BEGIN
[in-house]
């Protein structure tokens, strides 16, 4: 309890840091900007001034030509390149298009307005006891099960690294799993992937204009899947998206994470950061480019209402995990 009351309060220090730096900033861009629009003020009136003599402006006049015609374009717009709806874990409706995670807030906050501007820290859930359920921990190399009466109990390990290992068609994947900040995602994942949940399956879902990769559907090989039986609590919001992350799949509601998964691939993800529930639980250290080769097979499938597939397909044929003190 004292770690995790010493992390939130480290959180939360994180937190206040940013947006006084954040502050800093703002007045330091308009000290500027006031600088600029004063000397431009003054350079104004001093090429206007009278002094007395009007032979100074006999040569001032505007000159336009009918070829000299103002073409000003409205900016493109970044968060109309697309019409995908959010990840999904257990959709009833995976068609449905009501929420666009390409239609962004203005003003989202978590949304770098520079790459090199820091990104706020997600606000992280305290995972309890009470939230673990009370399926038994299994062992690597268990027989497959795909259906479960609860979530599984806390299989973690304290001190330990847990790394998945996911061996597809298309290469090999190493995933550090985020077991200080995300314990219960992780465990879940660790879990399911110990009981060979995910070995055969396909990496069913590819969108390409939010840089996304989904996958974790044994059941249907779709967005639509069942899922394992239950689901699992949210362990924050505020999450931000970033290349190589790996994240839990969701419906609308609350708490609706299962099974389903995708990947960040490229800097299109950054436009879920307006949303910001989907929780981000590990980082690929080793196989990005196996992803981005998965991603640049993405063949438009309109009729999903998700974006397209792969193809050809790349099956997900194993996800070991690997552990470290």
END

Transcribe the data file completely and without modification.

[in-house]
């Protein structure tokens, strides 16, 4: 309890840091900007001034030509390149298009307005006891099960690294799993992937204009899947998206994470950061480019209402995990 009351309060220090730096900033861009629009003020009136003599402006006049015609374009717009709806874990409706995670807030906050501007820290859930359920921990190399009466109990390990290992068609994947900040995602994942949940399956879902990769559907090989039986609590919001992350799949509601998964691939993800529930639980250290080769097979499938597939397909044929003190 004292770690995790010493992390939130480290959180939360994180937190206040940013947006006084954040502050800093703002007045330091308009000290500027006031600088600029004063000397431009003054350079104004001093090429206007009278002094007395009007032979100074006999040569001032505007000159336009009918070829000299103002073409000003409205900016493109970044968060109309697309019409995908959010990840999904257990959709009833995976068609449905009501929420666009390409239609962004203005003003989202978590949304770098520079790459090199820091990104706020997600606000992280305290995972309890009470939230673990009370399926038994299994062992690597268990027989497959795909259906479960609860979530599984806390299989973690304290001190330990847990790394998945996911061996597809298309290469090999190493995933550090985020077991200080995300314990219960992780465990879940660790879990399911110990009981060979995910070995055969396909990496069913590819969108390409939010840089996304989904996958974790044994059941249907779709967005639509069942899922394992239950689901699992949210362990924050505020999450931000970033290349190589790996994240839990969701419906609308609350708490609706299962099974389903995708990947960040490229800097299109950054436009879920307006949303910001989907929780981000590990980082690929080793196989990005196996992803981005998965991603640049993405063949438009309109009729999903998700974006397209792969193809050809790349099956997900194993996800070991690997552990470290």